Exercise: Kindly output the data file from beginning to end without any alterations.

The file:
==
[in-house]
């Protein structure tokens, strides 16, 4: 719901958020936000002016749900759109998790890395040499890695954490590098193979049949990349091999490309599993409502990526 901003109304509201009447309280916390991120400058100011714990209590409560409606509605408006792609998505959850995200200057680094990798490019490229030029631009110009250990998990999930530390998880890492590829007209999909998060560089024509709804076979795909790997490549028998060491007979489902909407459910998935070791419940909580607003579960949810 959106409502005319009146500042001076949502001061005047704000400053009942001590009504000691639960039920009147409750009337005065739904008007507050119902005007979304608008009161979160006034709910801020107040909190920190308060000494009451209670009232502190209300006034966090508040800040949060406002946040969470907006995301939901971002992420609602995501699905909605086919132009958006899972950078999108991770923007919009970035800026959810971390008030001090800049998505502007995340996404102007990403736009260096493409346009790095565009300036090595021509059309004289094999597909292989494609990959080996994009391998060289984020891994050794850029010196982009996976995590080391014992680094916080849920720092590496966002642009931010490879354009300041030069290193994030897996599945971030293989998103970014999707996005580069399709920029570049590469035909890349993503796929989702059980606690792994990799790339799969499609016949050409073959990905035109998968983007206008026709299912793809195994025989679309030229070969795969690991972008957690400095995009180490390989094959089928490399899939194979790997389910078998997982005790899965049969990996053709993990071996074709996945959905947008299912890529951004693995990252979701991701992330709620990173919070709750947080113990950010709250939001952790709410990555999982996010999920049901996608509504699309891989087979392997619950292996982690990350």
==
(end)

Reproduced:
[in-house]
């Protein structure tokens, strides 16, 4: 719901958020936000002016749900759109998790890395040499890695954490590098193979049949990349091999490309599993409502990526 901003109304509201009447309280916390991120400058100011714990209590409560409606509605408006792609998505959850995200200057680094990798490019490229030029631009110009250990998990999930530390998880890492590829007209999909998060560089024509709804076979795909790997490549028998060491007979489902909407459910998935070791419940909580607003579960949810 959106409502005319009146500042001076949502001061005047704000400053009942001590009504000691639960039920009147409750009337005065739904008007507050119902005007979304608008009161979160006034709910801020107040909190920190308060000494009451209670009232502190209300006034966090508040800040949060406002946040969470907006995301939901971002992420609602995501699905909605086919132009958006899972950078999108991770923007919009970035800026959810971390008030001090800049998505502007995340996404102007990403736009260096493409346009790095565009300036090595021509059309004289094999597909292989494609990959080996994009391998060289984020891994050794850029010196982009996976995590080391014992680094916080849920720092590496966002642009931010490879354009300041030069290193994030897996599945971030293989998103970014999707996005580069399709920029570049590469035909890349993503796929989702059980606690792994990799790339799969499609016949050409073959990905035109998968983007206008026709299912793809195994025989679309030229070969795969690991972008957690400095995009180490390989094959089928490399899939194979790997389910078998997982005790899965049969990996053709993990071996074709996945959905947008299912890529951004693995990252979701991701992330709620990173919070709750947080113990950010709250939001952790709410990555999982996010999920049901996608509504699309891989087979392997619950292996982690990350």